While happiness is not determined by a single gene, there is likely a set of genes that, along with life experiences, shape our individual happiness levels, Chen said. “I think the time is right for more 11) ___ studies that focus on well-being and happiness.” “Certainly it could be argued that how well-being is enhanced deserves at least as much attention as how mental 12) ___ arise; however, such knowledge remains limited.”

 

ANSWERS: 1) men; 2) women; 3) happiness; 4) gene; 5) gender; 6) brain; 7) mental; 8) two; 9) testosterone; 10) lower; 11) genetic; 12) disorders

Tracing the Path of Jewish Medical Pioneers

 

The Jewish Consumptives’ Relief Society, one of many Jewish health groups started in New York, used sunlight to help treat tuberculosis in Colorado about 1930. Photo Credit: Beck Archives, Special Collections and Archives, Penrose Library and Center for Judaic Studies, University of Denver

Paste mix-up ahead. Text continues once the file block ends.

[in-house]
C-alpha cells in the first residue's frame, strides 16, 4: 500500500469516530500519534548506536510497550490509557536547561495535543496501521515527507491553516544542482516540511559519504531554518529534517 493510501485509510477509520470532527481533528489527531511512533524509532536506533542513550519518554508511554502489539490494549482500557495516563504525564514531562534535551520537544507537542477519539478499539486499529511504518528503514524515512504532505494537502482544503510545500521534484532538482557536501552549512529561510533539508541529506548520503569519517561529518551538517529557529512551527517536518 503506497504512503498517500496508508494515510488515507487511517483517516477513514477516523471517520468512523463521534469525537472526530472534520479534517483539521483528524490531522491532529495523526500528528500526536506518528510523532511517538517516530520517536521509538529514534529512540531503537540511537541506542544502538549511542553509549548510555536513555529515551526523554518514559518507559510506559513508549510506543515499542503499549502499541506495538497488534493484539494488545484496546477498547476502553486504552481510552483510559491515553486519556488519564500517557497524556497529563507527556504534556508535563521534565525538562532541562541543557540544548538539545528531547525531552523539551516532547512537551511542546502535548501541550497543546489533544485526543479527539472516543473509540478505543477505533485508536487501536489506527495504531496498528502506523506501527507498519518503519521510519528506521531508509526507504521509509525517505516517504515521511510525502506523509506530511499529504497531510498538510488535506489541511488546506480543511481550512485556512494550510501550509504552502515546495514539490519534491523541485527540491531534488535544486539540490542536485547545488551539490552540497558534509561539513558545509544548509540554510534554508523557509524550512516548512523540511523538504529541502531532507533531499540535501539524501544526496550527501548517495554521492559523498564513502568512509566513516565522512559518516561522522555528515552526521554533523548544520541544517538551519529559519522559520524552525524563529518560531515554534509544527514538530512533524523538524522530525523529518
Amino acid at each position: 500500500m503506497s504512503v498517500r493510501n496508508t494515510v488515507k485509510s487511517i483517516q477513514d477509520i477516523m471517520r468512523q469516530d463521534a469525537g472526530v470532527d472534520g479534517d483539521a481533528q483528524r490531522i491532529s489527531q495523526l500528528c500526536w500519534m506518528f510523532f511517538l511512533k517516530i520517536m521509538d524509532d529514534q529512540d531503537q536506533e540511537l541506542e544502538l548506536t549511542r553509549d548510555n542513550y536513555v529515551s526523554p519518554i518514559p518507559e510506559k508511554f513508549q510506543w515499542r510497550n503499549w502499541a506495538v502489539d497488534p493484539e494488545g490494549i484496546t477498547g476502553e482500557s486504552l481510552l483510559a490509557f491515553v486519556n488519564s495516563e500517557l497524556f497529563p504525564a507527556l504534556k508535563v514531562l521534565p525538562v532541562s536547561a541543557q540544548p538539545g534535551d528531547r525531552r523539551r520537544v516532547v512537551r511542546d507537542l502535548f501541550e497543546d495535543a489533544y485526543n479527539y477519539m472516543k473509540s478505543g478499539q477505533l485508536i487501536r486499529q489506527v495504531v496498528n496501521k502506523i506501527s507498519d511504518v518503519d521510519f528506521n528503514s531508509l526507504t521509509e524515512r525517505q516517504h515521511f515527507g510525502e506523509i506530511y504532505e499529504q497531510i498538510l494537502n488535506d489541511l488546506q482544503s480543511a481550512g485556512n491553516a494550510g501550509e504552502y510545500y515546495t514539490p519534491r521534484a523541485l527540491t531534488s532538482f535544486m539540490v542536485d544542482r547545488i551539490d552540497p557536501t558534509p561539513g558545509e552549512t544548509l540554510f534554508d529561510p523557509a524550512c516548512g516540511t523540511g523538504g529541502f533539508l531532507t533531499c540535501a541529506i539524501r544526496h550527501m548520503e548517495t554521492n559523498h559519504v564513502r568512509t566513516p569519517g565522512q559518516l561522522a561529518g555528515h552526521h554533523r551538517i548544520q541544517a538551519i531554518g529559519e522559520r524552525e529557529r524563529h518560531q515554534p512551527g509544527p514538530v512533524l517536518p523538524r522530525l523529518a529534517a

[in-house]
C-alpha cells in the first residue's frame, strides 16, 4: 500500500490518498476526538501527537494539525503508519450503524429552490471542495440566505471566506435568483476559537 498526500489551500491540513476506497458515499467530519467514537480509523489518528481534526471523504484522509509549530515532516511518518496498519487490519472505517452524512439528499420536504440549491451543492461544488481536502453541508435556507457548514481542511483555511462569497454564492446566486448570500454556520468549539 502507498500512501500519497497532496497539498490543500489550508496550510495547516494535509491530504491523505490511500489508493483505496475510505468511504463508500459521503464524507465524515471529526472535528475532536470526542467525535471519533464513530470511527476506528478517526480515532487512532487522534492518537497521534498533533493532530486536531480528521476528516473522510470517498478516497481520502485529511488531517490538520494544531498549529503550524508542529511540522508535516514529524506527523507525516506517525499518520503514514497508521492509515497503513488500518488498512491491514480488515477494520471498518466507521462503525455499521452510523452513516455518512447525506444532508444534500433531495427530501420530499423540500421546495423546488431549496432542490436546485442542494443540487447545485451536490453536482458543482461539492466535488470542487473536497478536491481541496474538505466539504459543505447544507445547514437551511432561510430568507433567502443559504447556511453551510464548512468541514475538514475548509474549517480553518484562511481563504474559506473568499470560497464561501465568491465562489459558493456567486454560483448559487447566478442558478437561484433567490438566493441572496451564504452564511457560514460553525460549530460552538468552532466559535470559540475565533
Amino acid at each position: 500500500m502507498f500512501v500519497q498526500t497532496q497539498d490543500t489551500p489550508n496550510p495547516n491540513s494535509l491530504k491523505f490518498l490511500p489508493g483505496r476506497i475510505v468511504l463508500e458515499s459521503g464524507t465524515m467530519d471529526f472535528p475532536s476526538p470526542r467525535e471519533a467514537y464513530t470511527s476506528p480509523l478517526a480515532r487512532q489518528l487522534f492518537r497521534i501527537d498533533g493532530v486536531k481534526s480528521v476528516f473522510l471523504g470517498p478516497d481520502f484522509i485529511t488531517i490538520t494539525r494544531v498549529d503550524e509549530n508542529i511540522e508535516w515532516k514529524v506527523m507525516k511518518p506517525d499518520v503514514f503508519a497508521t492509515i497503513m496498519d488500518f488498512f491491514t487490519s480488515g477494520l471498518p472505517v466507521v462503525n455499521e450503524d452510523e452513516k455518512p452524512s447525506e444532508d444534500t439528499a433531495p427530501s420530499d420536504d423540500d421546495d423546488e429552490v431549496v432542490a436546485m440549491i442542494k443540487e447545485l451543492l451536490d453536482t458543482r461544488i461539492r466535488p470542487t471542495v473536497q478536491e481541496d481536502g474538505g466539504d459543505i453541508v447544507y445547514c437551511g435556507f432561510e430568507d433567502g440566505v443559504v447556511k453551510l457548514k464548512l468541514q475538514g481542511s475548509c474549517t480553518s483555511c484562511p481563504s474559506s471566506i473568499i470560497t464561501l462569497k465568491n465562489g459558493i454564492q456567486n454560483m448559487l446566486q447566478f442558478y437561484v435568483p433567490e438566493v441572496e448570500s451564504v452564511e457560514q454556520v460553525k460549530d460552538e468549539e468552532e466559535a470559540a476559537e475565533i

The young man who applied to medical school in the spring of 1933 had graduated from Dartmouth College with good grades, a keen interest in medicine and, according to the university official who interviewed him, a nice sense of humor. The application did not ask about religion, but the interviewer surmised it. “Probably Jewish,” he wrote in a scribbled evaluation, “but no unpleasant evidence of it.” The handwritten note was found in the admissions files of the College of Physicians and Surgeons at Columbia University. After the implementation of quotas, the proportion of Jews in the student body fell to less than 5% in 1938 from nearly half in 1920. The note is displayed in an exhibition called “Trail of the Magic Bullet: The Jewish Encounter With Modern Medicine, 1860-1960,” on view at Yeshiva University Museum in Manhattan. The exhibition offers a rare look at a topic few patients ever stop to consider: the emergence of European and American Jews as innovators in medicine, despite their status as outsiders frequently scorned by the medical establishment.